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Streaming vs. downloading content

You can deliver digital media files to clients over a network by using one of two methods: streaming or downloading. This topic provides an overview and a comparison of each method.


To deliver content to users by using the downloading method, you typically save the content to a Web server and provide users with a link to the content by adding the link to the content on a Web page, for example. The user then clicks the link, downloads the file to his or her local hard disk, and then plays back the content using a player.

Downloading requires that users copy entire files to their computers before they can play the content, which consumes both time and disk space. In addition, because the entire file must be downloaded to a computer before it can play, downloading can not be used with live content.

Downloading does not make efficient use of available bandwidth. When a client begins to download a digital media file, all available network bandwidth is used to transfer the data as quickly as possible. As a result, other network functions may slow down or be disrupted.


To deliver content to users by using a streaming method, you can save the content to a Windows Media server, and then assign the content to a publishing point. You can then provide users with access to the content by either creating an announcement file or by supplying users with the URL of the publishing point. You can embed the announcement file or the URL in a Web page or send it in an e-mail message. When the user clicks the link or the announcement file, the player opens and connects to the stream.

Streaming uses bandwidth more efficiently than downloading because it sends data over the network only at the speed that is necessary for the client to render it properly. This helps prevent the network from becoming overloaded and helps maintain system reliability. There is typically a delay between the time the stream is received by the player and the point at which it begins playing because the player must first buffer the data in case there are delays or gaps in the stream. Because data streaming and rendering occurs at the same time, streaming also enables you to deliver live content.

To stream content smoothly, the bit rate of the content must be lower than the bandwidth of the network. If the bit rate is higher than the available bandwidth, the player will attempt to thin the stream so it can render the stream properly by using a process called stream thinning. Because of this, the player may render only key frames of the video stream with audio so that the video is not in motion, creating a viewing experience similar to a slide show. If the bit rate requirements greatly exceed the available bandwidth, video playback may stop altogether and only the audio portion will be played.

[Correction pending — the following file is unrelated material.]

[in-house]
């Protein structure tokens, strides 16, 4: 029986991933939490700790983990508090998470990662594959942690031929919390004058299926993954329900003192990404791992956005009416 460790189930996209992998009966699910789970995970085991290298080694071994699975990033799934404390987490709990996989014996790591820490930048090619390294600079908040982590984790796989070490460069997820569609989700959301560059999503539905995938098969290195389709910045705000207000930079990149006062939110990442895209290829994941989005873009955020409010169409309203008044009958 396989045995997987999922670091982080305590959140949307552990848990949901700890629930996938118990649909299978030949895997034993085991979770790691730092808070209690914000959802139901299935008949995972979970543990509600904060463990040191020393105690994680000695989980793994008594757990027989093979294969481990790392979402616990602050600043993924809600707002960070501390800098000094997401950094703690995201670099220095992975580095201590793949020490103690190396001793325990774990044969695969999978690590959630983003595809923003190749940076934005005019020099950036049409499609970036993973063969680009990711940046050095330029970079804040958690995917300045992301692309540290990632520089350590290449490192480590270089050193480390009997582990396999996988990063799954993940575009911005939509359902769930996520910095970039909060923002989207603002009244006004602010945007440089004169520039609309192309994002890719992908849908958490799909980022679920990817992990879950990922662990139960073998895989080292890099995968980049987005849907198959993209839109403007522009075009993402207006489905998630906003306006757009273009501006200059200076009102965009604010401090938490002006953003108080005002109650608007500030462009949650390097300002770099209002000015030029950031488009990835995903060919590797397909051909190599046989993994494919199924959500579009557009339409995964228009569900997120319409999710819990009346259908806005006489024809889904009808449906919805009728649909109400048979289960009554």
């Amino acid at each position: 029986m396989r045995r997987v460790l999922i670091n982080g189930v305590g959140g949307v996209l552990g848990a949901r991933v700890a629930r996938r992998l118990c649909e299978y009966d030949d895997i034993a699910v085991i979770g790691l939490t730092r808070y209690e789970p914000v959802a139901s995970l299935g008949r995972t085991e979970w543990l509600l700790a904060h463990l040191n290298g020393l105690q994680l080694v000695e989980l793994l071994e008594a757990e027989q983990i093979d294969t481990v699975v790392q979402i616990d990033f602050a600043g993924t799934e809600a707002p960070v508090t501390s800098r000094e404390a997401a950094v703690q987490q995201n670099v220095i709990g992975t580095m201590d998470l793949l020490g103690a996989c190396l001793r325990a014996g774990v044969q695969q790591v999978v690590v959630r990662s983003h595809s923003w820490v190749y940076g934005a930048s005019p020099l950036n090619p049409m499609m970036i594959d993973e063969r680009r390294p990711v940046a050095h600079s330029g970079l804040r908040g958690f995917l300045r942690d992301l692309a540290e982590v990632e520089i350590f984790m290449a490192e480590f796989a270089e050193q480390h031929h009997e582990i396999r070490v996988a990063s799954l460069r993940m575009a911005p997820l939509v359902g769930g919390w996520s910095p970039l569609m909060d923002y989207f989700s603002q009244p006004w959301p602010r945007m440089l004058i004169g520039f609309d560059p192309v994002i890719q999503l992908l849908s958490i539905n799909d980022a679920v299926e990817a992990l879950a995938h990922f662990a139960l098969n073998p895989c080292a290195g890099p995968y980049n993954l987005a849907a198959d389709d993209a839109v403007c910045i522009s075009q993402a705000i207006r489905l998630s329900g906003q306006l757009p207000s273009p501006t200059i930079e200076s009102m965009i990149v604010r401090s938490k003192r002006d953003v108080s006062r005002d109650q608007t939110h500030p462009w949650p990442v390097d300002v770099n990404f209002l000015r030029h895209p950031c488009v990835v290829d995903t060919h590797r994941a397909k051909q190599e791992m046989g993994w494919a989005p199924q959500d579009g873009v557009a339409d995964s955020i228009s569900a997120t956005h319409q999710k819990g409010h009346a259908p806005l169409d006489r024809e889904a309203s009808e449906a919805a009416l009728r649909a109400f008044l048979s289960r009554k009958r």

The impact of inadequate available client bandwidth can be minimized if multiple-bit-rate (MBR) content is streamed. MBR content enables the player to request a lower bit rate stream from the server so that stream thinning is not necessary.

Fast Streaming

Windows Media Services 9 Series includes Fast Streaming, which provides several features that combine the advantages of streaming and downloading.

The server can use the Fast Start and Advanced Fast Start features to ensure that the client can begin playing the content as quickly as possible after the stream begins. The Fast Start feature enables the player to download and buffer a small portion of the content from the server as fast as the network will permit before the content begins to play. Once the buffer has been filled on the player, the server slows down the stream until it matches the rendering speed of the player.

The server can take Fast Streaming one step further by using the Advanced Fast Start feature to enable clients to begin playing the content even before the player's buffer is full. As soon as the player receives a minimum amount of data, it can begin playing the content. The player's buffer continues to fill at an accelerated rate—a rate that is faster than the encoded bit rate of the content. When the buffer is full, Fast Start acceleration stops and the player begins receiving data at the encoded bit rate.

When the server uses the Fast Cache feature, it streams all of the content to the player at the highest possible bit rate so that the effects of network congestion or interruption can be minimized. As with normal streaming, the player begins rendering the content as soon as the necessary amount of data has been buffered. The rest of the data is stored in a temporary cache on the client computer.

If you are streaming variable-bit-rate (VBR) content, the amount of bandwidth required to transmit the stream can fluctuate based on the complexity of the content. Fast Streaming can take advantage of periods of lower bandwidth by sending extra data to the player to replenish the content buffer, enabling the VBR content to play back smoothly when streamed from the server.

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